Flesh and Blood by Willow Rose is the start of a YA vampire series. Robyn’s parents always favor her older brother, and the favoritism has been getting worse as her brother is about to go away to college. She just wants to be able to spend time with her best friend Jayden, but her mom is threatening to take her out of her school if they are caught hanging out together again. Soon, her older brother Adrian starts to display some strange behaviors, and people start to get hurt around the town. Robyn’s parents don’t see anything wrong with what Adrian is doing, but Robyn knows something is wrong, and she is determined to get to the bottom of it with Jayden’s help.
I was really looking forward to a good YA vampire novel, like the ones from the early 2000s, but this one was just disappointing. For starters, these characters acted far below their ages. I had to constantly remind myself that Robyn was supposed to be 16 years old, most of the time she read like she was 13 or even maybe younger than that. She wasn’t even smart about half of the stuff she does! At one point, even though her mother had told her not to have Jayden around, she had him sneak into her room? That’s like….literally the easiest way to get caught. There were so many things they could have done to avoid getting caught together, but it’s like they didn’t even know how to do basic things. If you can’t text the person, use a messaging app on your computer or something. If your mom only sends you to school and home, you could just meet up secretly at school. So many opportunities wasted, and I was just shocked that they couldn’t think of a single good idea of how to meet up. And their little “arguments” made me so mad, like they bickered like 8-year-olds in the middle of an important investigation that involved both of their brothers. It was honestly just so funny that I couldn’t take the story seriously.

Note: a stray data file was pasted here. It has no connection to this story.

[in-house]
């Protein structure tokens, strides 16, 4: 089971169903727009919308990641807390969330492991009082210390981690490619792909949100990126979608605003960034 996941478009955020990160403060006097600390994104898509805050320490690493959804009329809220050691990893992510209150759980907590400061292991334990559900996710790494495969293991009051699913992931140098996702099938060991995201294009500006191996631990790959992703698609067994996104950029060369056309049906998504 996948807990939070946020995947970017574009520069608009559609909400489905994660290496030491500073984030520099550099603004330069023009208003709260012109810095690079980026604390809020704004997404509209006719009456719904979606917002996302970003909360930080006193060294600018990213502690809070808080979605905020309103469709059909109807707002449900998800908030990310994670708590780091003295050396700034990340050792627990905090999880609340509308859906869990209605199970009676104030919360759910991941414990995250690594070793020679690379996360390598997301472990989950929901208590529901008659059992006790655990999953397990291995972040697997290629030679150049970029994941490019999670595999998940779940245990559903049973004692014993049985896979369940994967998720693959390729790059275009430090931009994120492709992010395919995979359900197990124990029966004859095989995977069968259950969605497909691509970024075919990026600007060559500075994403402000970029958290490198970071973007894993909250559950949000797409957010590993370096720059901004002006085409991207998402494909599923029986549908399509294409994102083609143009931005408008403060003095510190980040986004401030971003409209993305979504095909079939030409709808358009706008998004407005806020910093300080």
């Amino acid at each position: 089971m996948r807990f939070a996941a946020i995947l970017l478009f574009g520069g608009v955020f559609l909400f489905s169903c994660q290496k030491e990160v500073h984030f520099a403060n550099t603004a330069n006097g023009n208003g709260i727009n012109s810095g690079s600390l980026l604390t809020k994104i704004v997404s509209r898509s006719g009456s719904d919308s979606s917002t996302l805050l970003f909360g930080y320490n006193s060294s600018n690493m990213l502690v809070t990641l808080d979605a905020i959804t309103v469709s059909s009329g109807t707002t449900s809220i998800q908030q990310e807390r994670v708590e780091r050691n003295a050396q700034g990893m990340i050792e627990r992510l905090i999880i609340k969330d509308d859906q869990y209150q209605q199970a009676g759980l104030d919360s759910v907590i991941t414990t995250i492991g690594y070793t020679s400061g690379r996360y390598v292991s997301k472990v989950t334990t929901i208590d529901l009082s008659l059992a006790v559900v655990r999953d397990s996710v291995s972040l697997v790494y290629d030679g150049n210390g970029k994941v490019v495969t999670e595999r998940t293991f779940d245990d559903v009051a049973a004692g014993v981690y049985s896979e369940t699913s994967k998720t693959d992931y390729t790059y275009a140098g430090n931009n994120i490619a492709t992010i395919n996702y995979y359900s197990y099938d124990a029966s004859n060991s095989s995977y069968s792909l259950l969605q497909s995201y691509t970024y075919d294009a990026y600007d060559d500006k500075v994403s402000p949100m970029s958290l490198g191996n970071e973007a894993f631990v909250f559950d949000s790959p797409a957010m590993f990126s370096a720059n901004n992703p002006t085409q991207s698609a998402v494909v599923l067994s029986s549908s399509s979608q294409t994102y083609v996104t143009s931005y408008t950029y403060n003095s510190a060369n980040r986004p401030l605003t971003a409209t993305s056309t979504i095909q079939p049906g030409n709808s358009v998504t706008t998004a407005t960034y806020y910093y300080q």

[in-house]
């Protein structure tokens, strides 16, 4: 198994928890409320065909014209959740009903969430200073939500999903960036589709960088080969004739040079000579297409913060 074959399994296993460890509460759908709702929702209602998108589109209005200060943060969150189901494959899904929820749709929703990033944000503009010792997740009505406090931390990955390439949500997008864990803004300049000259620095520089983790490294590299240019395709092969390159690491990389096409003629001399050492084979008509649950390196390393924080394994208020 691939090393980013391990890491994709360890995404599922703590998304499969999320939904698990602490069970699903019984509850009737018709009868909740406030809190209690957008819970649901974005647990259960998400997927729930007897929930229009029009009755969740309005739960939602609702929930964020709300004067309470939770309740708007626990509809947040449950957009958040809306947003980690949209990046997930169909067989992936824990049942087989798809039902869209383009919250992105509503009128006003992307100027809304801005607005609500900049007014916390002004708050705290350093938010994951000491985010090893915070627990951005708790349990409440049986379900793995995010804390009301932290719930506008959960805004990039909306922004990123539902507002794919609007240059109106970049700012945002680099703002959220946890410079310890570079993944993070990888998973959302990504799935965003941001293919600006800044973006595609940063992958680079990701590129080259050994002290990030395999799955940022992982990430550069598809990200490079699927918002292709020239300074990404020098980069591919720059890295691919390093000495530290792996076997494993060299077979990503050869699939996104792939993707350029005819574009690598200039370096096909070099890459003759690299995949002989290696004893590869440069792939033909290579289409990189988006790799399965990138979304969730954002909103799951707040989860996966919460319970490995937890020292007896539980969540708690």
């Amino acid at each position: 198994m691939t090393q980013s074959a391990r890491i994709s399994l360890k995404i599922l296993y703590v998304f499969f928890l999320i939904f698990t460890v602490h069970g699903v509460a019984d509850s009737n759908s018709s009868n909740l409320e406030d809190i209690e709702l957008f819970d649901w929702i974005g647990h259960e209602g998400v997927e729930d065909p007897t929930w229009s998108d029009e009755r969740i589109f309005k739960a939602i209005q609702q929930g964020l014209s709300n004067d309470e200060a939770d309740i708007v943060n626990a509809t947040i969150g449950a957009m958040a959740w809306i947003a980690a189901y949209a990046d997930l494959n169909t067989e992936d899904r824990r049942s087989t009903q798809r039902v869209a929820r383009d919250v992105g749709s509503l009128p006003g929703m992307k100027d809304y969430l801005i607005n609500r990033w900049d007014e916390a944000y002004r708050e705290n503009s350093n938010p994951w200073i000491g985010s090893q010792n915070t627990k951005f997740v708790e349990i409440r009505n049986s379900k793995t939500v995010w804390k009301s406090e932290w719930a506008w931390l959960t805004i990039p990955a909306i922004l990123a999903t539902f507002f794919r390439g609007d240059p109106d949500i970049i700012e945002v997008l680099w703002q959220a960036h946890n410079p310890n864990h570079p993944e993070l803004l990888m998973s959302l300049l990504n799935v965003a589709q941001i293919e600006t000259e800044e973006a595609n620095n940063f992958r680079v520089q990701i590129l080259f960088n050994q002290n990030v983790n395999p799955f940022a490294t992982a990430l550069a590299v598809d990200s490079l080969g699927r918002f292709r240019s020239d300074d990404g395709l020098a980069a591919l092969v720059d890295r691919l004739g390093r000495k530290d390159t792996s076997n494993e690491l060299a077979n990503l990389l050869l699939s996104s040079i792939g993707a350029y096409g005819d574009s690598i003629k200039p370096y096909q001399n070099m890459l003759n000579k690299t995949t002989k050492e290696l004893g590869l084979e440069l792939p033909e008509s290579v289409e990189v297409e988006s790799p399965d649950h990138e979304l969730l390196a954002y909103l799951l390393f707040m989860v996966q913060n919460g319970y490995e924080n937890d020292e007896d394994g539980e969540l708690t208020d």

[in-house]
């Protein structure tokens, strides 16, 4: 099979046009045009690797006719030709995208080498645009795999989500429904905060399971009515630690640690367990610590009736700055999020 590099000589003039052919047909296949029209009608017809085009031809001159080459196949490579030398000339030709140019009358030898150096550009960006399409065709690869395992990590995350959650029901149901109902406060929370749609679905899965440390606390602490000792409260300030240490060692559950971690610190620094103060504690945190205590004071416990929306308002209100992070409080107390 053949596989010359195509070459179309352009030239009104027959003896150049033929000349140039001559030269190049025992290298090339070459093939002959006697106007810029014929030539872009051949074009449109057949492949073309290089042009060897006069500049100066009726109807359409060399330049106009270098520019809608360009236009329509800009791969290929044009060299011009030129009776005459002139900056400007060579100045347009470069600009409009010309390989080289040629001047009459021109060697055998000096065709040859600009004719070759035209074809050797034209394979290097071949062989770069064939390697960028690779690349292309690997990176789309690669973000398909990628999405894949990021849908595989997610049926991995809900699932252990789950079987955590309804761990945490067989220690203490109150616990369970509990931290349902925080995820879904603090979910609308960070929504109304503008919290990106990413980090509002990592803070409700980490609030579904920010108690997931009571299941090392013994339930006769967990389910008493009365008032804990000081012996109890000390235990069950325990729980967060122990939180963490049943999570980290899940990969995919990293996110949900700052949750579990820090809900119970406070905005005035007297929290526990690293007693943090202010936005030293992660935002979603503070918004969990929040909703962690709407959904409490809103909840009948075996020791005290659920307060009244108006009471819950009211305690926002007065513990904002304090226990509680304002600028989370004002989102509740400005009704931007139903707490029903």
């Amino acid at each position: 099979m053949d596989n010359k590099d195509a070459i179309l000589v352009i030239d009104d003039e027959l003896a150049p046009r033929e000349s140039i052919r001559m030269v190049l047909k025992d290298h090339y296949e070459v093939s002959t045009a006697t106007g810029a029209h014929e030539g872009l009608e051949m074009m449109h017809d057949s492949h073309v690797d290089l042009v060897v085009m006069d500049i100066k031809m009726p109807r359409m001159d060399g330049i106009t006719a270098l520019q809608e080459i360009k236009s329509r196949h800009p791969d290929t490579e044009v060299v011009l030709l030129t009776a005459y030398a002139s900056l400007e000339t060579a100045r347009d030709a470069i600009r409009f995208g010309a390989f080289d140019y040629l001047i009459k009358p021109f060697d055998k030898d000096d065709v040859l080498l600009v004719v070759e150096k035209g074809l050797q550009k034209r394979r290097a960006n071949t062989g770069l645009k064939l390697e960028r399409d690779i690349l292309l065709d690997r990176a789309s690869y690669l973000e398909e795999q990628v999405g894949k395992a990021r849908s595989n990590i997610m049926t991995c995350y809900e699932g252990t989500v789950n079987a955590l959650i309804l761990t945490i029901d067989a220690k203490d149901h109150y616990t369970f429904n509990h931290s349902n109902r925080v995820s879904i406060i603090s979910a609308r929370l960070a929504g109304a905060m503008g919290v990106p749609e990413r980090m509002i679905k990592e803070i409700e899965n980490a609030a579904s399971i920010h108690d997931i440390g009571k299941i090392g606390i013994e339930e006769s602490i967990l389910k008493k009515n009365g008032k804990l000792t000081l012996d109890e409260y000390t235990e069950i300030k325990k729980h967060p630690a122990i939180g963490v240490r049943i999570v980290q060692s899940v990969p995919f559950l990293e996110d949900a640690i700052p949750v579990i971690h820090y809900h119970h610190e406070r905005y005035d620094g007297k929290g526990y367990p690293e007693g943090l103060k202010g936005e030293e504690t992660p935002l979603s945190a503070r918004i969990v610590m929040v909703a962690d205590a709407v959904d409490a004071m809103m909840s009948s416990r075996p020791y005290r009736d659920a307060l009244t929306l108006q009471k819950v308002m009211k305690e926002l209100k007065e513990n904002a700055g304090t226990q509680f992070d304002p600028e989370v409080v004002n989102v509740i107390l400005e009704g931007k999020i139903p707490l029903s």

Getting back to the brothers, I couldn’t understand the parents at all. They want to keep their daughter locked up, but they literally don’t care about the other kid getting hurt, caught, or possibly doing something to hurt someone else. I will get more in-depth with this in my review of book 2, but I couldn’t skip over how ridiculous the situation was. If their parents really had a secret to hide, why wouldn’t they hide one kid and then not even take precautions for the other. That’s putting a lot of trust in the other kid, which doesn’t make sense given how off the kid had been acting most of the time in the book.
Overall, I wouldn’t recommend this book. I am halfway through book 2 as I am writing this review, so I am going to finish the trilogy, and my opinion hasn’t improved any. Definitely skip this trilogy!
Overall Rating: 1 out of 5 books